“If they can reimburse everyone this money, they could just pay Hellertown Library the money and be done with it,” commented Courtney Renee-Andrews Kay on Socha’s post.
A majority of Lehigh Valley municipalities have agreements in place with local public libraries that afford their residents access to both those libraries and the state’s network.
According to an Aug. 5, 2019 document “Municipalities Not Supporting Public Library Service” published by the State Library of Pennsylvania, just 12 of the state’s 67 counties were home to at least one municipality that didn’t fund a library. As of 2019, four Lehigh County munipalities–Heidelberg, Lowhill, Lynn and Weisenberg townships–and six Northampton County municipalities–Freemansburg, Pen Argyl, Stockertown, Tatamy and Wind Gap boroughs and Plainfield Township–were on the list. Between the two counties, approximately 32,000 people lived in a municipality that did not fund a library as of 2019; so with a two-county population of approximately 675,000, less than five percent of Lehigh Valley residents lived in a community that wasn’t funding a library.
The 2020 Census recorded a Lower Saucon Township population of just over 11,000 people, meaning it could soon be the largest Lehigh Valley municipality on the list.
In the recent township newsletter item about library services, residents who join a library for a fee are instructed to bring their receipt, library card and proof of residency to the township building for reimbursement. “We will issue a refund of up to $40.00, which will be mailed to your home,” the newsletter says.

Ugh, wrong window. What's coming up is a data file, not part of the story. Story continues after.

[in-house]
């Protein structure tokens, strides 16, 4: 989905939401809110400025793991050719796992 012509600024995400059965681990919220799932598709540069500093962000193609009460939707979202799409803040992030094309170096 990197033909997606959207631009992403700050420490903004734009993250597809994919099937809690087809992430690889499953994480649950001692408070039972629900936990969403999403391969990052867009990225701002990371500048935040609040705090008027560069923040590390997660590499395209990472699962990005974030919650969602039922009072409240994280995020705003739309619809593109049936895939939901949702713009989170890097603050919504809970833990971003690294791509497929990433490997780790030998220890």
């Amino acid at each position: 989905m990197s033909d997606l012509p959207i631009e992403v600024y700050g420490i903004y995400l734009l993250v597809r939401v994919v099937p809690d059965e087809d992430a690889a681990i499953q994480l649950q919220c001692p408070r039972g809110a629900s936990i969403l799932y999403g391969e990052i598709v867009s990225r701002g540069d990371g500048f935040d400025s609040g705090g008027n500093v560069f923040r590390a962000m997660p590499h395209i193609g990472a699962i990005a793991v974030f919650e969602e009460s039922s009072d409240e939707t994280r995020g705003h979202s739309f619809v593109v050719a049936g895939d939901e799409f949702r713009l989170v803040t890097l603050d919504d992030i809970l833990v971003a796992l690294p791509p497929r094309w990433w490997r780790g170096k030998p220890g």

At Lower Saucon Township Council’s Dec. 21 meeting–which saw council vote 3-2 in favor of controversial zoning changes that pave the way for a major landfill expansion–several residents told council they are upset about losing library services, although the matter wasn’t on the meeting agenda. At the end of the meeting, council solicitor Linc Treadwell said he hadn’t yet received notice from the Office of Commonwealth Libraries that the township is being removed from the Hellertown Area Library’s service area.
Treadwell also said he understood that the Southern Lehigh Public Library board had recently agreed not to turn any Lower Saucon residents away from the library, but admitted to council that he was not exactly sure what that meant. The council previously approved a $50,000 donation to the SLPL, which its board accepted over the summer, however a study of whether expanding the SLPL’s service area to include Lower Saucon Township is apparently in limbo due to the fact that two conditions the board put on council in order for it to proceed have not yet been met. The Hellertown Area Library board of trustees voted to reject a similar donation from the township earlier this year, when it was offered in lieu of the new five-year agreement that council failed to adopt.
Treadwell did not discuss a motion council approved in January, authorizing legal action against the Hellertown Area Library if it refuses to provide library services to township residents, and it remains to be seen whether such action will be taken in the new year.